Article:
A newly constructed home of the 1940s stands isolated in a dry farm field. The photo is sepia toned.

And God was there!

I grew up in a loving Christian family on a farm near Brinkworth, South Australia. Life was good even though war raged on, changing our lives in so many ways.

We had rationing, our small school was closed (we found ourselves in a large school somewhat bewildered), we did fund raising and we practised drill in case of enemy attack! At home, life went on. Our church, just down the road, was the centre of our lives. We had neither abundance of wealth or lack of it and we didn’t think about it either, we just enjoyed being a family. And God was there! always loving us and guiding us as we grew up.

When Ed and I married, we moved to our farm at Koolunga. Again, it was an idyllic time, the seasons and prices for farm produce were good, we still had our church connection and friendly neighbours. Incidentally, nearly all our friends and neighbours were Christians too. This was the norm where we lived. And God was there!

Time moved on and, six children later, Ed started thinking about moving so we could afford to educate our family, and “Didn’t farmers want to be able to help start their sons/daughters in their career choice (Namely farming, of course)?” I have to say at this point I was not so keen to uproot and take our tribe of young children to a “foreign land”, namely Western Australia! My parents and sister were always there to help us, so why would we want to move? But move we did!

We started looking further afield for more acres. Western Australia was on the radar and my sister and I put circles around the places in the Yearbook where there was a Lutheran Church/preaching place, and these were the areas Ed was to look at. And he did. He finally chose Esperance and “Condowie Park” was born. It was 2,500 acres of “new land”, 700 acres were cleared and pastured.

We arrived on 7 May 1963, our truck loaded with our worldly possessions (believe me, they looked pretty ordinary in the cold light of day). We travelled across the Eyre Highway in three days.

Ed drove the truck, I drove the car with five kids and a kitten. I had never driven more than 50 miles in one stretch before! Our brother-in-law brought up the rear with the utility and one child, four goats and a dog. The road was rough, the drive was long, the children were sick of travelling, but the kitten saved the day, because while it slept on some-one’s lap, no-one moved. We arrived safely in Norseman with no real problems except the kitten died; it was so sad. Maybe it suffered travel sickness?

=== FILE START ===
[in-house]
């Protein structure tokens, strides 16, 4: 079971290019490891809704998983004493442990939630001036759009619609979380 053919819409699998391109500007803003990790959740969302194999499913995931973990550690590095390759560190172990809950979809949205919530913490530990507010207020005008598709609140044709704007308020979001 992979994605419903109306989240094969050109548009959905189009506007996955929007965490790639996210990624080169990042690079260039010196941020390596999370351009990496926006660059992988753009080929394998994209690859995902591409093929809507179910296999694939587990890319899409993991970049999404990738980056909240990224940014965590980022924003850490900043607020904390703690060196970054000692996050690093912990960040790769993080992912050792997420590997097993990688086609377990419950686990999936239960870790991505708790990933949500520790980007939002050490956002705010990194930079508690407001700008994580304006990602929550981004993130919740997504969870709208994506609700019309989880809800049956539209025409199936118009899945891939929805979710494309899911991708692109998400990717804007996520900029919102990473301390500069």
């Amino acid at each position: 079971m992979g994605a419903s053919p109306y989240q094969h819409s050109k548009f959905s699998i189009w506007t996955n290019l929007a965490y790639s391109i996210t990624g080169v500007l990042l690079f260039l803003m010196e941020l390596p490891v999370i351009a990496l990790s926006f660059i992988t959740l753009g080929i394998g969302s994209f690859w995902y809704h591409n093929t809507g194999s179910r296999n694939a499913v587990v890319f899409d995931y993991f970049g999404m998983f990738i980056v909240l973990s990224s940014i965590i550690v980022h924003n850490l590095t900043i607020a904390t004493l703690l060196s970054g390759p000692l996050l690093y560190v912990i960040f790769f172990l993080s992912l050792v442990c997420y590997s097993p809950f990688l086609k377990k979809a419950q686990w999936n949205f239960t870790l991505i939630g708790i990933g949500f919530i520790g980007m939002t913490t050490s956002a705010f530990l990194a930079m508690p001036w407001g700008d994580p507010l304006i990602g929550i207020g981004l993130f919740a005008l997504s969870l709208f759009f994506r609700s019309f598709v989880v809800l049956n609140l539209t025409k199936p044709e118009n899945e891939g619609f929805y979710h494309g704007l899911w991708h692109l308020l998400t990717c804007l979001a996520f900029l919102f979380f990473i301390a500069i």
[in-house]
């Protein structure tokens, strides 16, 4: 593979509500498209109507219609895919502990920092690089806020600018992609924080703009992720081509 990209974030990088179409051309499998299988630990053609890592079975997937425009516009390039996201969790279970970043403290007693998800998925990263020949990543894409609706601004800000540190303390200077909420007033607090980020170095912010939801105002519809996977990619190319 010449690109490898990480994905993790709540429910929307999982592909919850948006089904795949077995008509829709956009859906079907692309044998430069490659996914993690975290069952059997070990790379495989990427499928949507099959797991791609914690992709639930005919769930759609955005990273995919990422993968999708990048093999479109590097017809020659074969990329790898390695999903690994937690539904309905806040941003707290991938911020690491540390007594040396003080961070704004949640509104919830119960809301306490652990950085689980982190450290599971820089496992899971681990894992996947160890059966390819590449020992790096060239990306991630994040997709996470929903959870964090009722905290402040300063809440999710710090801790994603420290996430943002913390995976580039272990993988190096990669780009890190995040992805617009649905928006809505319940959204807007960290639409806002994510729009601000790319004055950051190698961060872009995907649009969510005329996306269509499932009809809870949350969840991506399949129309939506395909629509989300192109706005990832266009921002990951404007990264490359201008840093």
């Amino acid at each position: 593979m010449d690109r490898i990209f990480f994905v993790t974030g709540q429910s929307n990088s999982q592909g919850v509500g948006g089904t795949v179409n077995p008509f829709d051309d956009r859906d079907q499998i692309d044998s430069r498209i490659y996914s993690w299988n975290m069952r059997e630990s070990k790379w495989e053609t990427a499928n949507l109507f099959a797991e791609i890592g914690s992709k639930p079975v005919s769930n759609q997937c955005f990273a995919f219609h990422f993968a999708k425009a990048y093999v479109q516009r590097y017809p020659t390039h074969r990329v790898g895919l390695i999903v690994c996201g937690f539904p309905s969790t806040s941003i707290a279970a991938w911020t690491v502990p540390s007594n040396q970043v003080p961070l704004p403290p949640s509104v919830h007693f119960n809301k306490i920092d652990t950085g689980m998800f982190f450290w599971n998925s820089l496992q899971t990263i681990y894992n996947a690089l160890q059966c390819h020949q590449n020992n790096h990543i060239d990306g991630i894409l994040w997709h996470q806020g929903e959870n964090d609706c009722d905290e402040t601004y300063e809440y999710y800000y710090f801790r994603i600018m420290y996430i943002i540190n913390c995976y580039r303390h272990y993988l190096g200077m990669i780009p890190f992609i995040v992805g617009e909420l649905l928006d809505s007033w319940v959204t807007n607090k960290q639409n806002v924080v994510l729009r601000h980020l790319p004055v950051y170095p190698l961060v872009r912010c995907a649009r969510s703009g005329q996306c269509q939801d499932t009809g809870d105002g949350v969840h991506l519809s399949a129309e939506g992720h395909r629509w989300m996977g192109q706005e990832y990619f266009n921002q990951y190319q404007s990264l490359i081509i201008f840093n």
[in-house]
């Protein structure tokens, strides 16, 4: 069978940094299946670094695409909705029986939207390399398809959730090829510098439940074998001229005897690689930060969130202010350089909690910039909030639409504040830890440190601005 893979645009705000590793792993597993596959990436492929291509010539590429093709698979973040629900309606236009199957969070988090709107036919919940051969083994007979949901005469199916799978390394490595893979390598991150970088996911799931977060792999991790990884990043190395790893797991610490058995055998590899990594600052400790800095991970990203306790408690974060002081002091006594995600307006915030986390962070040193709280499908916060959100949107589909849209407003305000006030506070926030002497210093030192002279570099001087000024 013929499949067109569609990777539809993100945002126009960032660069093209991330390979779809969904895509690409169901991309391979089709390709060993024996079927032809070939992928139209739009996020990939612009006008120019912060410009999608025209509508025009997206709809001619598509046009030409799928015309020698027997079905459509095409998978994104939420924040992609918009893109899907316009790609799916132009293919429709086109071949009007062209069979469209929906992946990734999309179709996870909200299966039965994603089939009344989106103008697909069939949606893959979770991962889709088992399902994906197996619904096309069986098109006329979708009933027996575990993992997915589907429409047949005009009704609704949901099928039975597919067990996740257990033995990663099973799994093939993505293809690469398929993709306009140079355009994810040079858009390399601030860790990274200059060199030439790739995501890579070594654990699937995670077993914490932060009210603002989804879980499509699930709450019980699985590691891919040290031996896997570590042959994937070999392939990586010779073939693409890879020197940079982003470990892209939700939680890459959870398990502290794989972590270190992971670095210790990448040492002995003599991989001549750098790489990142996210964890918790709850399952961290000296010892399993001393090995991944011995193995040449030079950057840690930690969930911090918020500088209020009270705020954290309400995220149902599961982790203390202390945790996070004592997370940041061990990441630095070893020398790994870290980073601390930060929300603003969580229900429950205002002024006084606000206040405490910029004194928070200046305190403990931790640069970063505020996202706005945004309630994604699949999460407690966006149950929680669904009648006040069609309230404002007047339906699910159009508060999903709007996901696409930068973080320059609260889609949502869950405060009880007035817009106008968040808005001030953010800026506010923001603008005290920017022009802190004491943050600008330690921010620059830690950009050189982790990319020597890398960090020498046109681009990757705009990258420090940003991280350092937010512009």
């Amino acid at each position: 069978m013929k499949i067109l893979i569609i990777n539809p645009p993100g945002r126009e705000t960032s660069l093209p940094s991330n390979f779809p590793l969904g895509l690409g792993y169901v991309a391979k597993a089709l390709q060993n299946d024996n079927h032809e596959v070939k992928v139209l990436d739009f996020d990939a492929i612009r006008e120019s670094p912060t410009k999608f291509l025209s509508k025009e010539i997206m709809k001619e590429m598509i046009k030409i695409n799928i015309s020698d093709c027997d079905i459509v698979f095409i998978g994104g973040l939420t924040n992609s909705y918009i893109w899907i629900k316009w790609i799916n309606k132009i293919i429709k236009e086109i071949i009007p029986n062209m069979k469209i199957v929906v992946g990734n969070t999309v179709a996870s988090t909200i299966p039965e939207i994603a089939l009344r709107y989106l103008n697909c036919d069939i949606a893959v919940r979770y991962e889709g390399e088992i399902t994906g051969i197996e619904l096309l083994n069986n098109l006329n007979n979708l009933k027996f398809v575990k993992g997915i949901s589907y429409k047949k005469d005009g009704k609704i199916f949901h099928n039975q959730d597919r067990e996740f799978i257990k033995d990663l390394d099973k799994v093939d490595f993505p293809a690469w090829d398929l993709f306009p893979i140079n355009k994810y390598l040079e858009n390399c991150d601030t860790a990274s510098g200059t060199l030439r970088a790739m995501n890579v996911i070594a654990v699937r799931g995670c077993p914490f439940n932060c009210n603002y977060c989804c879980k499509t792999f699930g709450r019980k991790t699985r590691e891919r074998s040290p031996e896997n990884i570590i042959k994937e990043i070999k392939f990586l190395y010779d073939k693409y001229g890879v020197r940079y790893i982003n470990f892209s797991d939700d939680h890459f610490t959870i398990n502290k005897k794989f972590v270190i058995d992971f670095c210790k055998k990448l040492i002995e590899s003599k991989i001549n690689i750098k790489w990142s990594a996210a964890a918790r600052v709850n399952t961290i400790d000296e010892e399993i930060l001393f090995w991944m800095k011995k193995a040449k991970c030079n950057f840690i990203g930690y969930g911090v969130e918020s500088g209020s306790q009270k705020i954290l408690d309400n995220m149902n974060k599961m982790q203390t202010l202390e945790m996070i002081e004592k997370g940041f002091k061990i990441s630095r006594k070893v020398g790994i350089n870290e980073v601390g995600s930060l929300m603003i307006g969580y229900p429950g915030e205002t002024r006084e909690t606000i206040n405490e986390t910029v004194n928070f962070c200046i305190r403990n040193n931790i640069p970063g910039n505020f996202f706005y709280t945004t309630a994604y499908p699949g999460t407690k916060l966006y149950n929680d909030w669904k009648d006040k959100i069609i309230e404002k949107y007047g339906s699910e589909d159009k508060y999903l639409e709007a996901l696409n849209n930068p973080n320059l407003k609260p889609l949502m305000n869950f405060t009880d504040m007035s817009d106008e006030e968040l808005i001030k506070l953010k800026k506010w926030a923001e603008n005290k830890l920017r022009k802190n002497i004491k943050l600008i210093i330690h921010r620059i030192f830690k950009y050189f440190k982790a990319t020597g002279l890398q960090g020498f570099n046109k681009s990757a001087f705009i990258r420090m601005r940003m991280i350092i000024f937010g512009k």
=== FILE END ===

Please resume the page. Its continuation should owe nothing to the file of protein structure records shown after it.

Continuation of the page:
I stood on the landing of the barn (the only building on our block), it was five o’clock at night; it was cold, it was raining. I couldn’t see any lights, roads, fences or buildings. There was no power or stove and six children and five adults to be fed. But for the distance, and the rough roads, I would have jumped into the car and headed home. And where was God? He was right there as my brother-in-law took charge, grilling meat and placating children while Ed organised sleeping arrangements etc. The next day was a new adventure.

Two vintage cars and a vintage truck are pictured parked on the side of a country road. The truck is laden with furniture and boxes. The photo is sepia toned and is aged.

All our worldly possessions on route

Farming in a new state on roughly cleared virgin land is not for the faint-hearted, but working together, relying on God, we survived separation from our extended families, too much rain, too little rain, stock losses from poor pastures, wheat quotas and so on. But when Ed died of cancer in 1979, we survived the largest hurdle of all because God remained faithful, as together we worked to keep the dream alive.

Our church family was our support base, we worshipped together each week as part of the Albany Parish. Firstly, Pastor Cyril Bartel, later Norm Bergen followed by Theo Mackenzie made the five-hour trip to Esperance every six weeks and then every four weeks until the Esperance/Kalgoorlie, Boulder Parish was formed in 1973. Pastor David Schulze was installed as our first pastor. It was exciting to be part of a developing church, with a church plant to be planned and implemented. Most of our members were farmers who travelled long distances to regularly attend worship services. So, our faith grew as we developed our church and our farm and got to know our neighbours, many of whom were not Christians. In fact, some thought the Lutheran Church was some sort of sect.

This morning, as I was concluding this article and was wondering how to end it, my devotional text for the morning was from Deuteronomy 31:8 and it summed up our journey to Western Australia. The Lord himself goes before you and will be with you; He will never leave you nor forsake you. Do not be afraid; do not be discouraged. These were Moses’ reassuring words to the Israelites as they entered the promised land, and God was there when we travelled to Esperance all those years ago.

Image top: Putting down roots. Our house goes up.

About the Author

Marjorie Welke

Marjorie and her husband Ed live in Esperance, WA.

Leave a Reply

Your email address will not be published. Required fields are marked *